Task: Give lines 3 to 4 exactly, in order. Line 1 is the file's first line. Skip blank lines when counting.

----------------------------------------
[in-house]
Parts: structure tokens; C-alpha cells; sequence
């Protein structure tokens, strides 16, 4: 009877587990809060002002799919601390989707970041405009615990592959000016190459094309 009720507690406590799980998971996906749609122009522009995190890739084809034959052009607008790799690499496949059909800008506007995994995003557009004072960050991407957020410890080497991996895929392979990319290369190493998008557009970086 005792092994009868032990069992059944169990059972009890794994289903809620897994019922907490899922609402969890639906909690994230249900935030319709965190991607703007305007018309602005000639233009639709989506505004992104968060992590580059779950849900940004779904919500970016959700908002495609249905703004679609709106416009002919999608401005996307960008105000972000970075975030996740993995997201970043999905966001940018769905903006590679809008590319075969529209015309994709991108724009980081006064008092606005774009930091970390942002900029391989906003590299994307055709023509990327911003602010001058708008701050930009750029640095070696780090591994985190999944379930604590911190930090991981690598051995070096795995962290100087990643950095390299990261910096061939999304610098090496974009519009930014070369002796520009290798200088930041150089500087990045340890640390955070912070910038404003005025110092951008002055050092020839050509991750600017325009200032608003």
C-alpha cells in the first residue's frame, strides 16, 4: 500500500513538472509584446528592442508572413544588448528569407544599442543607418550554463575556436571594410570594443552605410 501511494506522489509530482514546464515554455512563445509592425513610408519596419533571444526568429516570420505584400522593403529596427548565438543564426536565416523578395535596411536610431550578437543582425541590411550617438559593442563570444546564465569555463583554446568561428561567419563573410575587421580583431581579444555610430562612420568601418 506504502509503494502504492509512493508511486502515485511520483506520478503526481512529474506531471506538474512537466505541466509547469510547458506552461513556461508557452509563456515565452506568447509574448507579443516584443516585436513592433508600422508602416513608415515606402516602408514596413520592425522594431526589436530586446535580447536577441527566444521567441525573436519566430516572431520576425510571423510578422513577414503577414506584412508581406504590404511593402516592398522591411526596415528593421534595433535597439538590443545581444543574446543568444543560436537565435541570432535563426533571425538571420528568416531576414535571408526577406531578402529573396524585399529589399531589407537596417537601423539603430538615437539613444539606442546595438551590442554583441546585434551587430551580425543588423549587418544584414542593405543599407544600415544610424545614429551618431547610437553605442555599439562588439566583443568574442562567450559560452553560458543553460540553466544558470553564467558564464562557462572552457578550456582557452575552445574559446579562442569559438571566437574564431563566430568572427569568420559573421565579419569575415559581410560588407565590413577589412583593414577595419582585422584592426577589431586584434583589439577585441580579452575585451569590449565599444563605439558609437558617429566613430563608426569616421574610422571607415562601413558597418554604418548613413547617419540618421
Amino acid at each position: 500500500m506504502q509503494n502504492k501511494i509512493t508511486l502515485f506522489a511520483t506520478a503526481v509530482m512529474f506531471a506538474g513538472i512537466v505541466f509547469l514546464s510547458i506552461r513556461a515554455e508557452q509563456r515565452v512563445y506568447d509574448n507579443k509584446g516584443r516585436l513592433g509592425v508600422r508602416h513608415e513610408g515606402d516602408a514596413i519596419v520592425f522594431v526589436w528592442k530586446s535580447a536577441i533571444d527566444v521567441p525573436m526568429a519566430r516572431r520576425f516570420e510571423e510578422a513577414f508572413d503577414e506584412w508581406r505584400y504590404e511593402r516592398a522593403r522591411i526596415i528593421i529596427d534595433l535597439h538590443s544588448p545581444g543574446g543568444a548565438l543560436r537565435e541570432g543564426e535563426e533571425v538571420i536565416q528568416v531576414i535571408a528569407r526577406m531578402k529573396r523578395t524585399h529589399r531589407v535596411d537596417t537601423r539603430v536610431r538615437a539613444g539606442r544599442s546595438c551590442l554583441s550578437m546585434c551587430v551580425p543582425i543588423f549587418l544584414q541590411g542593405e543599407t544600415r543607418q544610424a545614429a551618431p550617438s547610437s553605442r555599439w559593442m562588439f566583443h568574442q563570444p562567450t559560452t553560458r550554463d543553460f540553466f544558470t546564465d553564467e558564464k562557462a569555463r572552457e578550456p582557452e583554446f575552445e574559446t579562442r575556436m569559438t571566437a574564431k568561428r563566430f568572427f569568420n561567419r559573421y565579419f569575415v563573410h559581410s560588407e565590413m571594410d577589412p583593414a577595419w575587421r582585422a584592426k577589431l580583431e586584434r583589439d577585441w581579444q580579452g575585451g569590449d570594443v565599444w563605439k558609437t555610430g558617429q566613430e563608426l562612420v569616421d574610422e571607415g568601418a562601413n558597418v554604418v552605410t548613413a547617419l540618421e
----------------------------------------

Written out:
């Protein structure tokens, strides 16, 4: 009877587990809060002002799919601390989707970041405009615990592959000016190459094309 009720507690406590799980998971996906749609122009522009995190890739084809034959052009607008790799690499496949059909800008506007995994995003557009004072960050991407957020410890080497991996895929392979990319290369190493998008557009970086 005792092994009868032990069992059944169990059972009890794994289903809620897994019922907490899922609402969890639906909690994230249900935030319709965190991607703007305007018309602005000639233009639709989506505004992104968060992590580059779950849900940004779904919500970016959700908002495609249905703004679609709106416009002919999608401005996307960008105000972000970075975030996740993995997201970043999905966001940018769905903006590679809008590319075969529209015309994709991108724009980081006064008092606005774009930091970390942002900029391989906003590299994307055709023509990327911003602010001058708008701050930009750029640095070696780090591994985190999944379930604590911190930090991981690598051995070096795995962290100087990643950095390299990261910096061939999304610098090496974009519009930014070369002796520009290798200088930041150089500087990045340890640390955070912070910038404003005025110092951008002055050092020839050509991750600017325009200032608003």
C-alpha cells in the first residue's frame, strides 16, 4: 500500500513538472509584446528592442508572413544588448528569407544599442543607418550554463575556436571594410570594443552605410 501511494506522489509530482514546464515554455512563445509592425513610408519596419533571444526568429516570420505584400522593403529596427548565438543564426536565416523578395535596411536610431550578437543582425541590411550617438559593442563570444546564465569555463583554446568561428561567419563573410575587421580583431581579444555610430562612420568601418 506504502509503494502504492509512493508511486502515485511520483506520478503526481512529474506531471506538474512537466505541466509547469510547458506552461513556461508557452509563456515565452506568447509574448507579443516584443516585436513592433508600422508602416513608415515606402516602408514596413520592425522594431526589436530586446535580447536577441527566444521567441525573436519566430516572431520576425510571423510578422513577414503577414506584412508581406504590404511593402516592398522591411526596415528593421534595433535597439538590443545581444543574446543568444543560436537565435541570432535563426533571425538571420528568416531576414535571408526577406531578402529573396524585399529589399531589407537596417537601423539603430538615437539613444539606442546595438551590442554583441546585434551587430551580425543588423549587418544584414542593405543599407544600415544610424545614429551618431547610437553605442555599439562588439566583443568574442562567450559560452553560458543553460540553466544558470553564467558564464562557462572552457578550456582557452575552445574559446579562442569559438571566437574564431563566430568572427569568420559573421565579419569575415559581410560588407565590413577589412583593414577595419582585422584592426577589431586584434583589439577585441580579452575585451569590449565599444563605439558609437558617429566613430563608426569616421574610422571607415562601413558597418554604418548613413547617419540618421